Lorie is not a fan of spiders at all, but even she concedes that Peacock spiders are pretty cute. It’s hard to not like a spider that attempts to impress prospective mates by waving his arms and wiggling his rear end. I don’t envy the dating lives of spiders, though– they don’t fraternize well, and being eaten by a female is always a possibility.

Peacock spiders (who seem to mostly occupy genus Maratus and be native to Australia) are tiny jumping spiders characterized by the little flappy extenders that the males bust out while wiggling their abdomens during mating displays. It would seem that there was some early thought that these flaps contributed to the jumps of the spiders as a sort of wing, but that’s been debunked— the spiders don’t fly. There’s quite a few species of these guys out there, all with different abdomen patterns and coloration– the variation seems to be between species, rather than individuals. The one I based the comic on is Maratus speciosus, and features prominently in this video.

I’ve always liked jumping spiders because they seem like the “friendliest” family of spiders. The ones I have experience with are almost always harmlessly tiny, and their distinct eyes make them very easy to anthropomorphize. They have have pretty good vision, especially as spiders go, and they often look back at you when you look at them. That sounds creepy, but it really is pretty cute. They’re also usually pretty low on the “gross-out” threshold: they don’t have bulging, corpulent bodies, or unsettlingly long, spindly legs. They don’t seem to spin elaborate webs, and are content to just lay a thin trail of belaying lines. They’re a little “fuzzy”, but they’re not too hairy. I guess their habits usually tend to keep them outside too, so they usually don’t surprise you in the kitchen sink. And if you do find one in the house, you don’t really mind, because they’re just so darn adorable!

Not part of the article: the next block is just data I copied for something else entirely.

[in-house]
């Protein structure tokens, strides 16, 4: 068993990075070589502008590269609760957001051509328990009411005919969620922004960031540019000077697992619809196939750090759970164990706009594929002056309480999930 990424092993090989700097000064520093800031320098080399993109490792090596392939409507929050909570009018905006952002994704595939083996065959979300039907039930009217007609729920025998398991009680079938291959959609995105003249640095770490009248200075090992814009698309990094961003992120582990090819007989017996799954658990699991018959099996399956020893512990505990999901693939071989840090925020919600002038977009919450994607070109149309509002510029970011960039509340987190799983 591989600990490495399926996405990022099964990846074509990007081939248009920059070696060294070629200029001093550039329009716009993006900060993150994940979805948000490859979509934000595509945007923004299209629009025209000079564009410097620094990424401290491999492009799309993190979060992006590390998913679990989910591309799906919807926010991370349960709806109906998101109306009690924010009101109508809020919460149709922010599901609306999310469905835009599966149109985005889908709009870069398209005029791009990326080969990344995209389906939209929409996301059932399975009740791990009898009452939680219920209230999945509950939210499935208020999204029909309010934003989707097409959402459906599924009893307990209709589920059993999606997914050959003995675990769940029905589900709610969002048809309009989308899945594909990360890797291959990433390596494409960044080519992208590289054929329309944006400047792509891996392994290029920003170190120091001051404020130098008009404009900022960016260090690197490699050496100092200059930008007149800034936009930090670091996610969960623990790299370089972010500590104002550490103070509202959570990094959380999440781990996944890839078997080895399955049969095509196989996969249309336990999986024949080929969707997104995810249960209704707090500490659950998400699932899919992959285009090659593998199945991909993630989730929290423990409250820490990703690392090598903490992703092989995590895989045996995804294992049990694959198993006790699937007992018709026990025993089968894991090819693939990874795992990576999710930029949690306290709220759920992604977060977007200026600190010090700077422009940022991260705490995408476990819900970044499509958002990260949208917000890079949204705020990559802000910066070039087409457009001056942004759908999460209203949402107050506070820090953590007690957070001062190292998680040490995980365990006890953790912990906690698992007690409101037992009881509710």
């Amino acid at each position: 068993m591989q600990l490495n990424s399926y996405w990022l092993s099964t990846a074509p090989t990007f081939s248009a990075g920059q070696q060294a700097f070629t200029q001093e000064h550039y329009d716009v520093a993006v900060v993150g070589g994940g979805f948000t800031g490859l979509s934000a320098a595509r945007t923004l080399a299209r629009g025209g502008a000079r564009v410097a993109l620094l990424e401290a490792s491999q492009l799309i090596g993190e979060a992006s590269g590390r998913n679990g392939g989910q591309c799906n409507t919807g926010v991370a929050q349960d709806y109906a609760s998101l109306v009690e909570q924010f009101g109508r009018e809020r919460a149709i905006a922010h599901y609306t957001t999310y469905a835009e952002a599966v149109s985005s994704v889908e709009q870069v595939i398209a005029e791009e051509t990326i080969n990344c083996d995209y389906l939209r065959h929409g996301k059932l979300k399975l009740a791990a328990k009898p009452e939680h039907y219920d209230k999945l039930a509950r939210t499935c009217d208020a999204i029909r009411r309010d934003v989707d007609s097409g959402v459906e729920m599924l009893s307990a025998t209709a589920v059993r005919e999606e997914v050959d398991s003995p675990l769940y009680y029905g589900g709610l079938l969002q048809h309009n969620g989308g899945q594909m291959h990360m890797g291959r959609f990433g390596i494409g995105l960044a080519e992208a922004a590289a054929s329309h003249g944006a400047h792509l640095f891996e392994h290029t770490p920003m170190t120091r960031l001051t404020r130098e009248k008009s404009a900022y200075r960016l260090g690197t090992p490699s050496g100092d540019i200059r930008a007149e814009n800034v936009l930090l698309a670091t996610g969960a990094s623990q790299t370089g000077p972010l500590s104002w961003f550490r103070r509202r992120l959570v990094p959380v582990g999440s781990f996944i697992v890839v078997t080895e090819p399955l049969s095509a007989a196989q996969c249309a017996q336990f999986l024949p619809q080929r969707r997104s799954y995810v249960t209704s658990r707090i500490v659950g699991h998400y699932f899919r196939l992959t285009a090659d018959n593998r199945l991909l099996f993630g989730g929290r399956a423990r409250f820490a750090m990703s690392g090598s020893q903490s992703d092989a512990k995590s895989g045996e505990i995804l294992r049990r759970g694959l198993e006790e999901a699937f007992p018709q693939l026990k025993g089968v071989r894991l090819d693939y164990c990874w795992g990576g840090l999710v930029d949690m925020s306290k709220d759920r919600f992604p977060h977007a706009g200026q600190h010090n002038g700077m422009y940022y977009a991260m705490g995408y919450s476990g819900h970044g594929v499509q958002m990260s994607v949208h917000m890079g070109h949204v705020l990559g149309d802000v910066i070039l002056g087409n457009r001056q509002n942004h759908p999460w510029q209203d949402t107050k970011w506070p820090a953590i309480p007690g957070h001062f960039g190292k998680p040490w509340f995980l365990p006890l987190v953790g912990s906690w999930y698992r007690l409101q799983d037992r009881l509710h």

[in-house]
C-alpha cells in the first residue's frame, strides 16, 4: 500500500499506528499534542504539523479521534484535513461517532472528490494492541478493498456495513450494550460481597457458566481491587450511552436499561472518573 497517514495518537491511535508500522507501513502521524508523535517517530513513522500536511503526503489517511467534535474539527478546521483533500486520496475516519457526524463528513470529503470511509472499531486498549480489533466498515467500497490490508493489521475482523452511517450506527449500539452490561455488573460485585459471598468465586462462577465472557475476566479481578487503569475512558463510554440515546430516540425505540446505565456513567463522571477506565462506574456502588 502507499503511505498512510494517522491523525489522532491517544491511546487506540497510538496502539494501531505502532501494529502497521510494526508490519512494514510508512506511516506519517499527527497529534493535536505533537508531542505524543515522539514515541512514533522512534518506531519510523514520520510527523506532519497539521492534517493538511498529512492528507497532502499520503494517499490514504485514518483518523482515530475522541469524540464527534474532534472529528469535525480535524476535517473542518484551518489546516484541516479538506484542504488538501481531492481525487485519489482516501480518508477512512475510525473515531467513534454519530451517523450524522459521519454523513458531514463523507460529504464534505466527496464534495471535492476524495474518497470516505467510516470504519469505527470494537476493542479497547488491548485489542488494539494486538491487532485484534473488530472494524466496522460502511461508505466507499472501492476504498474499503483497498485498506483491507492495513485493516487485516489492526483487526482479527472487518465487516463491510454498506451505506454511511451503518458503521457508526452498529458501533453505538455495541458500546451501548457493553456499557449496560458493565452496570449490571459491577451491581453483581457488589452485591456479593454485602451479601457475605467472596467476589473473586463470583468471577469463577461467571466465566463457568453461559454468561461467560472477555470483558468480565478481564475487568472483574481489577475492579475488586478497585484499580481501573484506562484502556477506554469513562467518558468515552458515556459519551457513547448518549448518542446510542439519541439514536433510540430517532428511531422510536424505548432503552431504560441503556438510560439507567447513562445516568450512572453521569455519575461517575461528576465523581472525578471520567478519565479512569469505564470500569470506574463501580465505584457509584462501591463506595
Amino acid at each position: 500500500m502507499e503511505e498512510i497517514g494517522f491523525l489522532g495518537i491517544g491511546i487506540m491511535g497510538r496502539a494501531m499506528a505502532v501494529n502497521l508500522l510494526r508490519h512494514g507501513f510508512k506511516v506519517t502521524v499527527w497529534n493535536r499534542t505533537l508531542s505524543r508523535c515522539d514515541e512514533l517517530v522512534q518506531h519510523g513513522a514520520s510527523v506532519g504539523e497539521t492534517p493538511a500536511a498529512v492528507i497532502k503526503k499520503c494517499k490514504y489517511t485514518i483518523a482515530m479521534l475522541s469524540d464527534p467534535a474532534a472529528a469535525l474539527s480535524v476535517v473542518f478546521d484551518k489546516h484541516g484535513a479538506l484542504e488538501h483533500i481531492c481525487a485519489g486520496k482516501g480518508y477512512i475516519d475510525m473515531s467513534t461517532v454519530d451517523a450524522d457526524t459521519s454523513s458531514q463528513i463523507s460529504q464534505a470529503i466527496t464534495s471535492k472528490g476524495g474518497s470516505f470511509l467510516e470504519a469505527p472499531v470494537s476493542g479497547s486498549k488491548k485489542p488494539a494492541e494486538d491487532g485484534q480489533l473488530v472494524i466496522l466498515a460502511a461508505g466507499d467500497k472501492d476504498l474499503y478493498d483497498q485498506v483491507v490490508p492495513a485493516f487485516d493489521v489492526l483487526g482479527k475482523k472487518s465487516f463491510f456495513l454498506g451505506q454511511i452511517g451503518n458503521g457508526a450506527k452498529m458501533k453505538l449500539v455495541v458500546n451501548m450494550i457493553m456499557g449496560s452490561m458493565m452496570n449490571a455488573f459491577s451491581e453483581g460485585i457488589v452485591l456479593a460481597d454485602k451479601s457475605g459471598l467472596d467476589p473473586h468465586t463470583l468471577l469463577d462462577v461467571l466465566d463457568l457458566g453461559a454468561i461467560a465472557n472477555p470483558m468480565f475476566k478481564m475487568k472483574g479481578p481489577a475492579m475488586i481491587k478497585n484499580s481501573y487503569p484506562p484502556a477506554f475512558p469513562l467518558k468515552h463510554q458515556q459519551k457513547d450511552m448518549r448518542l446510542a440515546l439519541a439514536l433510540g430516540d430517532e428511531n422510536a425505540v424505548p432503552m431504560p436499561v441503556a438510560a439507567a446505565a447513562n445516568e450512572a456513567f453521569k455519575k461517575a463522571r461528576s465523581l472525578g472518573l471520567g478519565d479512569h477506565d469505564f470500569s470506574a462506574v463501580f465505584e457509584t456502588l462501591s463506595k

If you’d like to see more Peacock spider footage, check out the photos and videos of J├╝rgen Otto, an Australian entomologist who seems to be the go-to-guy for information about Peacock spiders. Evidently the spiders are a kind of side hobby for Dr. Otto, who seems to be a researcher at the Australian Institute for Marine Science with a focus on marine mites (although I didn’t see him listed on the staff page… recent job change, maybe? Then again AIMS didn’t have the easiest-to-find staff page, so maybe he’s listed elsewhere). He co-authored a paper (PDF here) on the spiders in 2012, though, so he’s definitely not “just” photographing them! Oh, and while I’m at it: the Peckham Society seems to be dedicated to the professional and amateur study of jumping spiders, so they might be a good resource to learn more about the jumping spiders that live in your part of the world!